Tinikling is a traditional folk dance in the Philippines that originated during the Spanish colonial era. Image Credit: Shutterstock

It’s a universal language of movement – dance.

Click start to play today’s Word Search, where you can spot different kinds of dance.

Whether to celebrate, tell a story, or prepare for an important event, dance has been used by cultures around the world as a way to come together in a shared rhythm and space. Here are a few famous folk dances to know:

1. Tinikling Dance, Philippines

As the country’s national dance, tinikling is a traditional folk dance that originated during the Spanish colonial era. It involves two people beating, tapping and sliding bamboo poles on the ground and against each other, as two or more dancers step in and out of the space between the poles in a coordinated dance. The name comes from a local bird, whose graceful movements are imitated by the dancers.

2. Capoeira, Brazil

Capoeira, Brazil Image Credit: Shutterstock

The indigenous form of dance is a combination of martial arts, acrobatics, and music that originates from its African roots. Initially practiced by enslaved Africans in Brazil at the beginning of the 16th century, the dance form is now known for its complex manoeuvres and how it incorporates fighting techniques into dance and music. In 2014, capoeira was granted special protected status as intangible cultural heritage, by United Nations Educational, Scientific and Cultural Organisation.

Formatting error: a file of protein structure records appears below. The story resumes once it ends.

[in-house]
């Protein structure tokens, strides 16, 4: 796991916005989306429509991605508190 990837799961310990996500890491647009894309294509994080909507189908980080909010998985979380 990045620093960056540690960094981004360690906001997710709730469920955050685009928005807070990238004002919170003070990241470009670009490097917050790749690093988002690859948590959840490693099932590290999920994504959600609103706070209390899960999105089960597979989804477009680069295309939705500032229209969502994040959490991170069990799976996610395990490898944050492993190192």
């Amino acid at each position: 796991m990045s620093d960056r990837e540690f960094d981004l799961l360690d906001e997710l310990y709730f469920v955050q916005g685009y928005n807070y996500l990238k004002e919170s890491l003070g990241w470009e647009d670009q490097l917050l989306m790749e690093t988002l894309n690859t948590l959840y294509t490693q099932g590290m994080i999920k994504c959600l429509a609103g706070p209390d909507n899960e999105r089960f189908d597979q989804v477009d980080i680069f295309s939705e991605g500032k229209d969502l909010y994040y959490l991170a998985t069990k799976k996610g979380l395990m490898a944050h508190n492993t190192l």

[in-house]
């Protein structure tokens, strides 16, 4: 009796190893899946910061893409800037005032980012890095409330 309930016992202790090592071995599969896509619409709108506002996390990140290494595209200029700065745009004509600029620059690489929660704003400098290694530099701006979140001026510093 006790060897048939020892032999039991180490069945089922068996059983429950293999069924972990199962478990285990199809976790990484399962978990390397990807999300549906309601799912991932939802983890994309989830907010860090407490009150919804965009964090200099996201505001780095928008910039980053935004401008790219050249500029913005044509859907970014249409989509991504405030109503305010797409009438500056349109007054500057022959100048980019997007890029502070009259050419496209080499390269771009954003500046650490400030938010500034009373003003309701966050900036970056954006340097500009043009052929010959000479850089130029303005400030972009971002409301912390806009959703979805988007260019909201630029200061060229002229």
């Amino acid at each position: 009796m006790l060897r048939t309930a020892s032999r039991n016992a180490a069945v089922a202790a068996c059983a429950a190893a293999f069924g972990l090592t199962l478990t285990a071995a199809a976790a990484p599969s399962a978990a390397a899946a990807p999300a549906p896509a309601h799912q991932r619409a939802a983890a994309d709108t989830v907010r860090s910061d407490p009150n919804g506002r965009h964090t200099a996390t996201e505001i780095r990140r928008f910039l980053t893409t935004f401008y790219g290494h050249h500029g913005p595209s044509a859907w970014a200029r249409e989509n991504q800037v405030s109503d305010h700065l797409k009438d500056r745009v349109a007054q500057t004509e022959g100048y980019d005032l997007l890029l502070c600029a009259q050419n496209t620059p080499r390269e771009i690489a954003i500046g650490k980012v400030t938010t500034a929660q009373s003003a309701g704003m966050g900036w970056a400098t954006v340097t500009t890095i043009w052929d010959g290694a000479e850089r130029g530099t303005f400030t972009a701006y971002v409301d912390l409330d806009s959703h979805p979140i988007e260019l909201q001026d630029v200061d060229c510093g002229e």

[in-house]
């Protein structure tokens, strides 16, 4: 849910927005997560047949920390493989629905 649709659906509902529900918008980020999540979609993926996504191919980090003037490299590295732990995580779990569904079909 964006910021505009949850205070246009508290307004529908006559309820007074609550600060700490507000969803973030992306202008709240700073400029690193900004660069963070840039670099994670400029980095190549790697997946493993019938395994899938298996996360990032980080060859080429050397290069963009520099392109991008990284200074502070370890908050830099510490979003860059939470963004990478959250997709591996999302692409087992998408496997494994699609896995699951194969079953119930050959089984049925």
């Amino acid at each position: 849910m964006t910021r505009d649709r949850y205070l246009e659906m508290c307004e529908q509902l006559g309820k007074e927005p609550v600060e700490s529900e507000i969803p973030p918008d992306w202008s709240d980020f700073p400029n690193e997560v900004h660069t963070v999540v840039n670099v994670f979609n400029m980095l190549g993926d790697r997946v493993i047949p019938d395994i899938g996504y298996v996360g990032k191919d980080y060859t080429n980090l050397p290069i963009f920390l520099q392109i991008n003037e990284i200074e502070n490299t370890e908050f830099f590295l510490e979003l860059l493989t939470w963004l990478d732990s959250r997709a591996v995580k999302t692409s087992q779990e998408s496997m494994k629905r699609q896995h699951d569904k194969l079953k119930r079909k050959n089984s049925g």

3. Kecak, Indonesia

Kecak or fire dance, Indonesia Image Credit: Shutterstock

The Balinese kecak “fire” dance remains one of its main traditional dances. Men wear checked cloth sarongs and chant in an incredible, deep rhythm, while dancers perform a narrative around a large fire in the centre. The meditative dance often depicts part of the Vedic epic tale, the Ramayana.

4. Kalbelia, India

Kalbelia, India Image Credit: Shutterstock

The kalbelia is a folk dance that originates from Rajasthan, India, from a tribe by the same name that were professional snake handlers. Women in flowing black skirts dance and swirl, replicating the movements of the serpent, while men accompany them on the khanjari percussion instrument and a woodwind instrument that’s often played to capture snakes. Kalbelia are reputed for composing lyrics on the spot and for improvising songs during performances.

Which of these traditional dances are you familiar with? Play today’s Word Search and tell us at games@gulfnews.com.